partially fermentable and ingredients comprising mostly soluble fiber (e.g., psyllium) are not always fermentable (Bourquin et al., 1992; Campbell and Fahey, 1997).

• Viscosity. Dietary ingredients alter digesta viscosity due to their functional properties. Many ingredients, such as guar gum and psyllium, can greatly increase the viscosity of the digesta, which can alter digesta passage rate, nutrient absorption and intestinal fermentation (Dikeman and Fahey, 2006).

• Degree of polymerization (DP). The DP value indicates the number of sugar units found in an oligosaccharide chain. As DP increases, transit rate and rate of fermentability decrease,

causing the fiber to be fermented more distally in the large intestine (Rumessen and GudmandHøyer, 1998; Stewart et al., 2008). This, in turn, affects microbial activity because some bacterial species only possess the enzymes to ferment longer chain oligosaccharides. Dietary fibers with varying DP values can foster microbial diversity in the large intestine, particularly in the more distal regions.

A solid understanding of ingredient traits is imperative to diet formulation. It helps ensure nutritional success for the pet, but also for the gut microbes, see Figure 1.

When carbohydrates are not available, particularly in the distal regions of the colon,

Microbial •
Mucin Microbiota Short-chain Gases-H2, CO2, CH4 Fermentable CHOs Figure 1. Carbohydrate Compound Effects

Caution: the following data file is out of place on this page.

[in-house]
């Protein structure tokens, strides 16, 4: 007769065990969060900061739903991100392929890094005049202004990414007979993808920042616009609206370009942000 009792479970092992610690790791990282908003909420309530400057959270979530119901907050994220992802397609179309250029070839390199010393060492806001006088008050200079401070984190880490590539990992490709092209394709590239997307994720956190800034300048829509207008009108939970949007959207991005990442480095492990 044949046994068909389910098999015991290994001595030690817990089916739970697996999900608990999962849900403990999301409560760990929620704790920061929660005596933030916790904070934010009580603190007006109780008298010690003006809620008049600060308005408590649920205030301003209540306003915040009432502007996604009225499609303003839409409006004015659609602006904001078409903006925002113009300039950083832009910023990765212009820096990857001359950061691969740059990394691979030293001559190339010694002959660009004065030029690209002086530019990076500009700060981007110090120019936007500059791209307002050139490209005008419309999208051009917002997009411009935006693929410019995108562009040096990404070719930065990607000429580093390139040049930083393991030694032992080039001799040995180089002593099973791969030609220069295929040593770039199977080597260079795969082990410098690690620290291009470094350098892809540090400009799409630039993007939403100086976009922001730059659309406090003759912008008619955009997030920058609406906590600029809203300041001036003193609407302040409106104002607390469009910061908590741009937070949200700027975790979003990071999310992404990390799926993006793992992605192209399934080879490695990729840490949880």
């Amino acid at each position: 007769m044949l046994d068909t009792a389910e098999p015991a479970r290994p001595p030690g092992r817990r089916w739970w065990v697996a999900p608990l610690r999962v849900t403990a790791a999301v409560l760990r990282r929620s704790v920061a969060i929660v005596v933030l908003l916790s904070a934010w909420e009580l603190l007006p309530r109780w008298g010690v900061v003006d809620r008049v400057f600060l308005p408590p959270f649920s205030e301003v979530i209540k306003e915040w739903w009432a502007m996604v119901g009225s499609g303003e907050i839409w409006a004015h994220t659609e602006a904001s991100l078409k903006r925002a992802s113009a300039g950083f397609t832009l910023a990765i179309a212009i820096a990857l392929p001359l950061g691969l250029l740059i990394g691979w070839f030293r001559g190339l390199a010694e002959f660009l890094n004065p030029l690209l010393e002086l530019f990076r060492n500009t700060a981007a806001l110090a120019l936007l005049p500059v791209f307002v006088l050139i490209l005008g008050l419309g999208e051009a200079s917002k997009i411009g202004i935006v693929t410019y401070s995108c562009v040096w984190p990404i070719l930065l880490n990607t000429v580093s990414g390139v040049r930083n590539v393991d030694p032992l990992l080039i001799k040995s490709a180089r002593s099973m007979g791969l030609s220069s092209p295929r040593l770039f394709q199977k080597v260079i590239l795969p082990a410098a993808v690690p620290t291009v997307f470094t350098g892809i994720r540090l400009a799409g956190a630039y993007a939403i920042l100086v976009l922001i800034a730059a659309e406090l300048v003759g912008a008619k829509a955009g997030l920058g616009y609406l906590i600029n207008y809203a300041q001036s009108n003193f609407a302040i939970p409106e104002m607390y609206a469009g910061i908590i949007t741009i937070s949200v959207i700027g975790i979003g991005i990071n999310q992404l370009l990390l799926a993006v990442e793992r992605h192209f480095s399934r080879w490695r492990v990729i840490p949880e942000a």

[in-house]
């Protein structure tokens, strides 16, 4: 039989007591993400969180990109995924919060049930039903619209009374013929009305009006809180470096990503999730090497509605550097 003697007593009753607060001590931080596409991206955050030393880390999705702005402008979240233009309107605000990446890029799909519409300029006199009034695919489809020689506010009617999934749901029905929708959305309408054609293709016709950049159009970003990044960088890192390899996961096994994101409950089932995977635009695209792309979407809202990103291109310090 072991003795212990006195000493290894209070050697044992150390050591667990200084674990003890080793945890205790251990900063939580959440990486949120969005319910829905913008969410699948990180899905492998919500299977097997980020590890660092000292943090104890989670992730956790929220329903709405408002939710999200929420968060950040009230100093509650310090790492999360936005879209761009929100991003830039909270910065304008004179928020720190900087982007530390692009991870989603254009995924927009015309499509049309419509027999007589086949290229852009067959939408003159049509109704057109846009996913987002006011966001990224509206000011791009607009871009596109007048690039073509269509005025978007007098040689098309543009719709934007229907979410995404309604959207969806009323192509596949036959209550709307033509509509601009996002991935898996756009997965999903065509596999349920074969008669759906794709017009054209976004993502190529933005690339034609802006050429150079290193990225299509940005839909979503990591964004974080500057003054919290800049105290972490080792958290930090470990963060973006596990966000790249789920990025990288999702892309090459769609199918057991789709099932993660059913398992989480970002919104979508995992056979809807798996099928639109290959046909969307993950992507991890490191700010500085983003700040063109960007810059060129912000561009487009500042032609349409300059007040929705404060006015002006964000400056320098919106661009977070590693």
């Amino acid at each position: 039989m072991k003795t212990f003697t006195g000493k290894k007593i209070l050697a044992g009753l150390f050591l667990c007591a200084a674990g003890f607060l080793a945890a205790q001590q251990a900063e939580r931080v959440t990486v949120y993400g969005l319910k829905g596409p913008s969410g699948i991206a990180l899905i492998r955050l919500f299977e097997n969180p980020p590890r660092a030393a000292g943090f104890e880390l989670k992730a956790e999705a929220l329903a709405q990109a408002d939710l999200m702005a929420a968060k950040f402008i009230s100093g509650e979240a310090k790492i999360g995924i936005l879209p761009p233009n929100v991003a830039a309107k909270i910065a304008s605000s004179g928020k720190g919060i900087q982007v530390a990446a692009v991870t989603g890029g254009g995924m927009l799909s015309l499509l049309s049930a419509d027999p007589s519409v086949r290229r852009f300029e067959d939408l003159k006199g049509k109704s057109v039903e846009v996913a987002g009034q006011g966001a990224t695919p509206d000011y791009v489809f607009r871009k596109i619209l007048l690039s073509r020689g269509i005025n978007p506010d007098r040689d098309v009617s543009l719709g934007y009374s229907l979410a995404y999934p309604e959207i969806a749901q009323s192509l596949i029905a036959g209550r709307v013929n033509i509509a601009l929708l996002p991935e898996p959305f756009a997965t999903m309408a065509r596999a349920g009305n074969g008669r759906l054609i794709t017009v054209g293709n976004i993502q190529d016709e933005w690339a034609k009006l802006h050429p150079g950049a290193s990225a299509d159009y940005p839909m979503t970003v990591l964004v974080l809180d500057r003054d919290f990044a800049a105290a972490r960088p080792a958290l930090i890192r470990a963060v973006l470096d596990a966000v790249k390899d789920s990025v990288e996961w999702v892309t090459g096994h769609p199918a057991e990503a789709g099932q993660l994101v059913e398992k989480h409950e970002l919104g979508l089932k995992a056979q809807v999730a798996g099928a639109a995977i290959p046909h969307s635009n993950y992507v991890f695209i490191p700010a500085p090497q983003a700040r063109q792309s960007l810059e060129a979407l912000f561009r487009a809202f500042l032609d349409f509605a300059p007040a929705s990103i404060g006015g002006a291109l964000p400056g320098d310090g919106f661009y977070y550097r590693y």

Dietary Fiber from Beginning to End

bacteria depend on protein and amino acids for nourishment, which can be detrimental to gut health. Protein and amino acid fermentation produces nitrogenous compounds, such as ammonia, biogenic amines, phenols, indoles, and gases, such as methane and hydrogen sulfide (Yao et al., 2015). These compounds can be proinflammatory and/or carcinogenic. Gases, phenols and indoles result in flatulence and stool odor, which affect the consumer perception of diet quality (Yao et al., 2015). These detrimental compounds can be diluted and reduced by promoting dietary fiber fermentation instead of protein fermentation, see Figure 2.

Microbial Diversity and Populations

The intestinal tract is a natural ecosystem, and the health of an ecosystem is measured by evaluating the diversity of plants

Undigested dietary and endogenous proteins and peptides are fermented by the gut microbiota. These microbes produce various compounds, such as ammonia, biogenic amines, phenols, indoles, branched-chain fatty acids, and gases (e.g., methane, hydrogen sulfide). These are absorbed and detoxified or excreted in the feces. Dietary fiber dilute these compounds and provide beneficial carbohydrates for fermentation.

and animals and their ability to live in a symbiotic relationship.

Greater diversity is typically indicative of a healthier ecosystem. Grazing animals need plenty of plant life and variety to meet their nutritional needs. With ample vegetation, grazing animals consume a healthy diet and easily reproduce, providing plenty and a variety of food sources for the predators, enabling them to thrive. All this animal activity promotes soil health by providing vegetative control and compost for the plants. The plants then thrive and the cycle continues.